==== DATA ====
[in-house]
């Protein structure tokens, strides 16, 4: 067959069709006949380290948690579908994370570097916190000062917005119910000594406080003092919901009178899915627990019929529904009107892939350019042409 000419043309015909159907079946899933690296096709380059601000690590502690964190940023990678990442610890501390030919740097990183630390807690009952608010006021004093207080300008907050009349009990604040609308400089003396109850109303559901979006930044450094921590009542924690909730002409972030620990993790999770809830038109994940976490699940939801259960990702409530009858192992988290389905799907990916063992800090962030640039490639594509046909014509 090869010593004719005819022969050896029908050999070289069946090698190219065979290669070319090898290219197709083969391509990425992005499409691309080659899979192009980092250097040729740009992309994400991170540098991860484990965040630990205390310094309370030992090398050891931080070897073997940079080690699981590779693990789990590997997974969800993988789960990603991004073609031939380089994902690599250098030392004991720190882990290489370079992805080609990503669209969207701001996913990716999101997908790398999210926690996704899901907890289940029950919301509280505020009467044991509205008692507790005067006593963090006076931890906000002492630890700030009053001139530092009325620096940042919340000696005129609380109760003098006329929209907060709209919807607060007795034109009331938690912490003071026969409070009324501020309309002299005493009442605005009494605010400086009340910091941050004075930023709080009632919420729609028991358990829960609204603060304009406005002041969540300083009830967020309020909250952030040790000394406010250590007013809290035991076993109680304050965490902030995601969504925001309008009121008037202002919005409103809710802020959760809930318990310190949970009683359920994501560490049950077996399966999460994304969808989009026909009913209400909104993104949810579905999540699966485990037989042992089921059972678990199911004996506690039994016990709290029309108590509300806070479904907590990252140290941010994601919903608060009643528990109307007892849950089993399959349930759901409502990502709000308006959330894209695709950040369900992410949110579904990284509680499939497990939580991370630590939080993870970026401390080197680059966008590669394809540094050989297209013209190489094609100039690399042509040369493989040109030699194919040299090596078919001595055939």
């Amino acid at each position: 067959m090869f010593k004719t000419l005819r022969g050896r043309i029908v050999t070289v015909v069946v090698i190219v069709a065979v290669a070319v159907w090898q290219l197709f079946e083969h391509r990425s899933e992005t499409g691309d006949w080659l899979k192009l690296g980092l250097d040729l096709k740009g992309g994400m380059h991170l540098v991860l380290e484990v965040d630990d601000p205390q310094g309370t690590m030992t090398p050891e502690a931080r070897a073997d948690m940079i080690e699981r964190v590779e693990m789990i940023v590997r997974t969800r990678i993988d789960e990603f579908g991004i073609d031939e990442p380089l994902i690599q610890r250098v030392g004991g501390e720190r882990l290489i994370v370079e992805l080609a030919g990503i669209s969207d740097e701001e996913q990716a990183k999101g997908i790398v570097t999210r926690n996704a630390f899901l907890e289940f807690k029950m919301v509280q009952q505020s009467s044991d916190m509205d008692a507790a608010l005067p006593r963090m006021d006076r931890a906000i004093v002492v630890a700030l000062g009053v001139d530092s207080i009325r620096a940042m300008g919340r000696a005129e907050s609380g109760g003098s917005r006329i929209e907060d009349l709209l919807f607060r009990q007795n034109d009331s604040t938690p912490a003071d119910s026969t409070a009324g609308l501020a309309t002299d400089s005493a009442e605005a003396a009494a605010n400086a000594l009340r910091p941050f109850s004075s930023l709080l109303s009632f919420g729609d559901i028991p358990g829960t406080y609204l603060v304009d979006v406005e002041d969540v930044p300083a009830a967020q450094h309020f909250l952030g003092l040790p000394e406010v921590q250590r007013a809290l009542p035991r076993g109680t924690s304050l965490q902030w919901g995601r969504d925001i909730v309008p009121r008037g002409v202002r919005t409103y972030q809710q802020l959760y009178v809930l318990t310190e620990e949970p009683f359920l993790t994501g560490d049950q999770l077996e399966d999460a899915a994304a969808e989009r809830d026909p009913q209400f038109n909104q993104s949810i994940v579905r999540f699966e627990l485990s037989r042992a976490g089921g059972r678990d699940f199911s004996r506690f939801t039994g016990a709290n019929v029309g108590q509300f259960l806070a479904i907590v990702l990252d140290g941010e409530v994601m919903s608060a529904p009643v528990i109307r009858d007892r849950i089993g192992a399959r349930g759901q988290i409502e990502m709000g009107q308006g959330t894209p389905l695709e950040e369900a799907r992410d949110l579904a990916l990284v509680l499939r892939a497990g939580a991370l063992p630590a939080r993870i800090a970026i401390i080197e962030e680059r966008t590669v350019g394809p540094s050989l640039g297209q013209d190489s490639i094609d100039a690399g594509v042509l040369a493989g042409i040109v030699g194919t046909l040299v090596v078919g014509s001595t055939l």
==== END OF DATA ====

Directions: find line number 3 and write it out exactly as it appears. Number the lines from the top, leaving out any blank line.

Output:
């Amino acid at each position: 067959m090869f010593k004719t000419l005819r022969g050896r043309i029908v050999t070289v015909v069946v090698i190219v069709a065979v290669a070319v159907w090898q290219l197709f079946e083969h391509r990425s899933e992005t499409g691309d006949w080659l899979k192009l690296g980092l250097d040729l096709k740009g992309g994400m380059h991170l540098v991860l380290e484990v965040d630990d601000p205390q310094g309370t690590m030992t090398p050891e502690a931080r070897a073997d948690m940079i080690e699981r964190v590779e693990m789990i940023v590997r997974t969800r990678i993988d789960e990603f579908g991004i073609d031939e990442p380089l994902i690599q610890r250098v030392g004991g501390e720190r882990l290489i994370v370079e992805l080609a030919g990503i669209s969207d740097e701001e996913q990716a990183k999101g997908i790398v570097t999210r926690n996704a630390f899901l907890e289940f807690k029950m919301v509280q009952q505020s009467s044991d916190m509205d008692a507790a608010l005067p006593r963090m006021d006076r931890a906000i004093v002492v630890a700030l000062g009053v001139d530092s207080i009325r620096a940042m300008g919340r000696a005129e907050s609380g109760g003098s917005r006329i929209e907060d009349l709209l919807f607060r009990q007795n034109d009331s604040t938690p912490a003071d119910s026969t409070a009324g609308l501020a309309t002299d400089s005493a009442e605005a003396a009494a605010n400086a000594l009340r910091p941050f109850s004075s930023l709080l109303s009632f919420g729609d559901i028991p358990g829960t406080y609204l603060v304009d979006v406005e002041d969540v930044p300083a009830a967020q450094h309020f909250l952030g003092l040790p000394e406010v921590q250590r007013a809290l009542p035991r076993g109680t924690s304050l965490q902030w919901g995601r969504d925001i909730v309008p009121r008037g002409v202002r919005t409103y972030q809710q802020l959760y009178v809930l318990t310190e620990e949970p009683f359920l993790t994501g560490d049950q999770l077996e399966d999460a899915a994304a969808e989009r809830d026909p009913q209400f038109n909104q993104s949810i994940v579905r999540f699966e627990l485990s037989r042992a976490g089921g059972r678990d699940f199911s004996r506690f939801t039994g016990a709290n019929v029309g108590q509300f259960l806070a479904i907590v990702l990252d140290g941010e409530v994601m919903s608060a529904p009643v528990i109307r009858d007892r849950i089993g192992a399959r349930g759901q988290i409502e990502m709000g009107q308006g959330t894209p389905l695709e950040e369900a799907r992410d949110l579904a990916l990284v509680l499939r892939a497990g939580a991370l063992p630590a939080r993870i800090a970026i401390i080197e962030e680059r966008t590669v350019g394809p540094s050989l640039g297209q013209d190489s490639i094609d100039a690399g594509v042509l040369a493989g042409i040109v030699g194919t046909l040299v090596v078919g014509s001595t055939l």